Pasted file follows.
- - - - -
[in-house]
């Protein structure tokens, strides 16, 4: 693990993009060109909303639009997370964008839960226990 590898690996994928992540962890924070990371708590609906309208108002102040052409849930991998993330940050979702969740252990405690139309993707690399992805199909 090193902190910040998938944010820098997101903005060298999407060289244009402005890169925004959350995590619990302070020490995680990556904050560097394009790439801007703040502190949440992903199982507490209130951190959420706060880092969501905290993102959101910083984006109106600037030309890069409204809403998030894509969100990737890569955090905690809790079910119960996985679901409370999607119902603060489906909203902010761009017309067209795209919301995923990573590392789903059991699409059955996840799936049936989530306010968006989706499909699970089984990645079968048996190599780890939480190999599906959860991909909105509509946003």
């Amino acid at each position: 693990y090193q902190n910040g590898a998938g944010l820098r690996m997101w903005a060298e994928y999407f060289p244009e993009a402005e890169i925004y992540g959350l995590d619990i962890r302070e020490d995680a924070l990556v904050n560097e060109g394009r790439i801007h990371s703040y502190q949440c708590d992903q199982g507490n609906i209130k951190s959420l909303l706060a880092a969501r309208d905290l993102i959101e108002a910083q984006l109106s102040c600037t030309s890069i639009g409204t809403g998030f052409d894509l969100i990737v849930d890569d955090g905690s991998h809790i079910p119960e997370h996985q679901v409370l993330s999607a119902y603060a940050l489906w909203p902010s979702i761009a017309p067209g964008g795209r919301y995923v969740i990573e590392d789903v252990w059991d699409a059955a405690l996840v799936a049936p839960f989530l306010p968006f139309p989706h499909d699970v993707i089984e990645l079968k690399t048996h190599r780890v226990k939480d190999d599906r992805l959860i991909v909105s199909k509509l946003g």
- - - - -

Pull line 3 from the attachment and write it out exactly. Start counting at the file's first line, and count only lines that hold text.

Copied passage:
């Amino acid at each position: 693990y090193q902190n910040g590898a998938g944010l820098r690996m997101w903005a060298e994928y999407f060289p244009e993009a402005e890169i925004y992540g959350l995590d619990i962890r302070e020490d995680a924070l990556v904050n560097e060109g394009r790439i801007h990371s703040y502190q949440c708590d992903q199982g507490n609906i209130k951190s959420l909303l706060a880092a969501r309208d905290l993102i959101e108002a910083q984006l109106s102040c600037t030309s890069i639009g409204t809403g998030f052409d894509l969100i990737v849930d890569d955090g905690s991998h809790i079910p119960e997370h996985q679901v409370l993330s999607a119902y603060a940050l489906w909203p902010s979702i761009a017309p067209g964008g795209r919301y995923v969740i990573e590392d789903v252990w059991d699409a059955a405690l996840v799936a049936p839960f989530l306010p968006f139309p989706h499909d699970v993707i089984e990645l079968k690399t048996h190599r780890v226990k939480d190999d599906r992805l959860i991909v909105s199909k509509l946003g």